The Internal Revenue Service (IRS) announced plans to consolidate the federal Forms 1040, 1040A and 1040EZ into a single Form 1040 for the 2019 filing season. The shorter form would be supplemented with schedules for more complex tax filing situations. Tax professionals can view the proposed new Form 1040 in draft form here and submit any comments to [email protected].
Through the Tax Cuts and Jobs Act of 2017, taxpayers now have up to two years to file an administrative claim and bring suit for a wrongful levy by the Internal Revenue Service (IRS) where the IRS has already sold the property it levied. This time limit is a significant extension on the previous nine-month time limit and applies to levies made after December 22, 2017, and on or before that date if the shorter time limit hadn't yet expired.
The Internal Revenue Service recently issued a notice about proposed regulations that will address the deductibility of state and local tax payments for federal income tax purposes, specifically reminding taxpayers that the IRS position is that federal law controls the characterization of payments, regardless of the treatment under state law. To read the IRS press release, click here.
The U.S. Department of Labor (DOL) recently launched the Payroll Audit Independent Determination (PAID) program, which is designed to quickly resolve unintentional minimum wage violations under the Fair Labor Standards Act (FLSA) without penalty to qualified participants. Workers will benefit by swiftly receiving back wages that are owed, and employers can get into compliance without paying penalties. Employers must act quickly, however, since the pilot program is scheduled to end in about six months.
The Internal Revenue Service (IRS) estimates it is holding about $1.1 billion in unclaimed federal income tax refunds for approximately 1 million taxpayers who did not file a 2014 federal tax return. The deadline to file a 2014 return to collect any refund due is this year's tax deadline, Tuesday, April 17, 2018.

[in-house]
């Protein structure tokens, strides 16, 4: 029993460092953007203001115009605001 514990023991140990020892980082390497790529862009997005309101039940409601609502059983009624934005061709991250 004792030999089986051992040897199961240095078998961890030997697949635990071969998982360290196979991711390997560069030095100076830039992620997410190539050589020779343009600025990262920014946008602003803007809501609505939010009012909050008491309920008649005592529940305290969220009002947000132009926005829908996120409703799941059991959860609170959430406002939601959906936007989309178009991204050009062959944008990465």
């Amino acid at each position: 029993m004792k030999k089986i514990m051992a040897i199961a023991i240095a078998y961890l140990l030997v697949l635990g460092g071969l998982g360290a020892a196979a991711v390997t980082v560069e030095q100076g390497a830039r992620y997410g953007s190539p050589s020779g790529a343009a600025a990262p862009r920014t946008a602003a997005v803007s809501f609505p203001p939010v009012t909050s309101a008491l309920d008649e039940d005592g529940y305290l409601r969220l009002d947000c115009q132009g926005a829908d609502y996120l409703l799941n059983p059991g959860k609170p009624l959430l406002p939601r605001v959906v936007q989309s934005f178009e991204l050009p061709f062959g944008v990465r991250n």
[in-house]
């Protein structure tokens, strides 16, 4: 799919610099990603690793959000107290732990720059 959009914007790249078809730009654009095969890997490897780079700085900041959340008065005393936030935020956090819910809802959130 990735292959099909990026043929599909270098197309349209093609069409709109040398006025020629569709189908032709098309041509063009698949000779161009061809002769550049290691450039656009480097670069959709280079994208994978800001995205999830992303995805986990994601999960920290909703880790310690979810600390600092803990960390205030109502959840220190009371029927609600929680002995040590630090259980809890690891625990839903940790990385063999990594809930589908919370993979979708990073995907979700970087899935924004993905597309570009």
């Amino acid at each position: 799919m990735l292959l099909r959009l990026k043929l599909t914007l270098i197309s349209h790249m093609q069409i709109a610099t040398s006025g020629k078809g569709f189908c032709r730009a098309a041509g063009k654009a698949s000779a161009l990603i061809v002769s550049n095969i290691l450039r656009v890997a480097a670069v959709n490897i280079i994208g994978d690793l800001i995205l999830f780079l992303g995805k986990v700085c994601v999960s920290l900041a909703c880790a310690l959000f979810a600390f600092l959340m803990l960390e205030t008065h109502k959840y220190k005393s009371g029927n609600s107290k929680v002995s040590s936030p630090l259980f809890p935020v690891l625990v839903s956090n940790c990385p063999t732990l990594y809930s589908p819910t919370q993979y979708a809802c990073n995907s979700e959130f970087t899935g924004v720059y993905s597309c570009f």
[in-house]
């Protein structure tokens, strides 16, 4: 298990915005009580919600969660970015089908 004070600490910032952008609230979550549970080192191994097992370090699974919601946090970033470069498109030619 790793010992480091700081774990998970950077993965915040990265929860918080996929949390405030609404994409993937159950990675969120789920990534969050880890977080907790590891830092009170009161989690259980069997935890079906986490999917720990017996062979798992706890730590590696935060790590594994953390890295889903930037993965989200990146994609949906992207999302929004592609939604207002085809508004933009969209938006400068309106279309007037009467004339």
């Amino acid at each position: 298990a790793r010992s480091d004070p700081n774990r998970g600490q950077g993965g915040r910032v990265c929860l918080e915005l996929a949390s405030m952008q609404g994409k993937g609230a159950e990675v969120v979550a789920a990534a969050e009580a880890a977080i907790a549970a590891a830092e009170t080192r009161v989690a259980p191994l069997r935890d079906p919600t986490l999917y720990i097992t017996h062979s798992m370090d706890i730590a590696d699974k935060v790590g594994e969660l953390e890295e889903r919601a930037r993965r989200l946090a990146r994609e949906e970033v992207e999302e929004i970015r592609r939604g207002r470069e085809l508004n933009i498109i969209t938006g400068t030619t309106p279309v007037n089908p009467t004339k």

The Internal Revenue Service (IRS) has created a special landing page to share information with tax professionals concerning the effects of the Tax Cuts and Jobs Act of 2017. Click through for the latest press releases, publications, and IRS legal guidance on the changes made by the latest tax reform: www.irs.gov/newsroom/tax-reform
Mike "The Situation" Sorrentino, who formerly appeared on the reality TV series "The Jersey Shore," pleaded guilty to a charge of tax evasion for years in which he concealed a portion of his income to avoid paying the full amount of taxes owed. Sorrentino's brother, Marc, also pleaded guilty to a charge of aiding in the preparation of a fraudulent tax return for underreporting income and providing his tax return preparers with false information.
The Internal Revenue Service (IRS) recently announced that taxpayers who reside or have a business in the California counties that were affected by the recent wildfires, flooding, mudflows, and debris flows may qualify for federal tax relief. Certain deadlines may be extended and penalties may be abated for taxpayers located in the covered disaster area. Taxpayers located outside the disaster area, but whose records necessary to meet a federal tax deadline are in the covered area, may also qualify for relief. For more information, click here.
Efforts are already underway to reduce the slap many Californians are feeling from the $10,000 limit on federal deductions for state property or income taxes paid. Senators De Leon, Allen, and Hill have introduced SB 227, the "Protect California Taxpayers Act," which would effectively eliminate the cap on these federal deductions by providing a dollar-for-dollar tax credit against the state income tax liabilities of taxpayers who make a charitable donation to the California Excellence Fund. Donations would be used to fund California government programs typically funded through state tax revenues. Any credit that exceeds the taxpayer's income tax liability would be carried over to the next year, and would not be refundable.
The Internal Revenue Service (IRS) released its annual inflation adjustments for many tax benefits applicable for tax year 2018 (returns filed in 2019). The standard deduction for taxpayers who are married filing jointly will increase slightly to $13,000; for single and separately filing married taxpayers, the standard deduction will also increase slightly, to $6,500. For tax year 2018, the foreign earned income exclusion is $104,100, up from $102,100 for tax year 2017. The annual exclusion for gifts increased to $15,000, an increase of $1,000 from the exclusion for tax year 2017.